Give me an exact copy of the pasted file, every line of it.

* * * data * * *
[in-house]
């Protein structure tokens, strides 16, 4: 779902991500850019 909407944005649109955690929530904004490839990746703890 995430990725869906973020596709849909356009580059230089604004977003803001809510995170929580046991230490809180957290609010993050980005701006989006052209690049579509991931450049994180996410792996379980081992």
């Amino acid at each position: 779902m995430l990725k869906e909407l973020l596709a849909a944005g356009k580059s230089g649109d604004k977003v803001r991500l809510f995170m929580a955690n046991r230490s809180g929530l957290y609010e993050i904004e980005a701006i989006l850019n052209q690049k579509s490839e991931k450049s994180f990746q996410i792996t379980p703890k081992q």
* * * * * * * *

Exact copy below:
[in-house]
């Protein structure tokens, strides 16, 4: 779902991500850019 909407944005649109955690929530904004490839990746703890 995430990725869906973020596709849909356009580059230089604004977003803001809510995170929580046991230490809180957290609010993050980005701006989006052209690049579509991931450049994180996410792996379980081992």
């Amino acid at each position: 779902m995430l990725k869906e909407l973020l596709a849909a944005g356009k580059s230089g649109d604004k977003v803001r991500l809510f995170m929580a955690n046991r230490s809180g929530l957290y609010e993050i904004e980005a701006i989006l850019n052209q690049k579509s490839e991931k450049s994180f990746q996410i792996t379980p703890k081992q």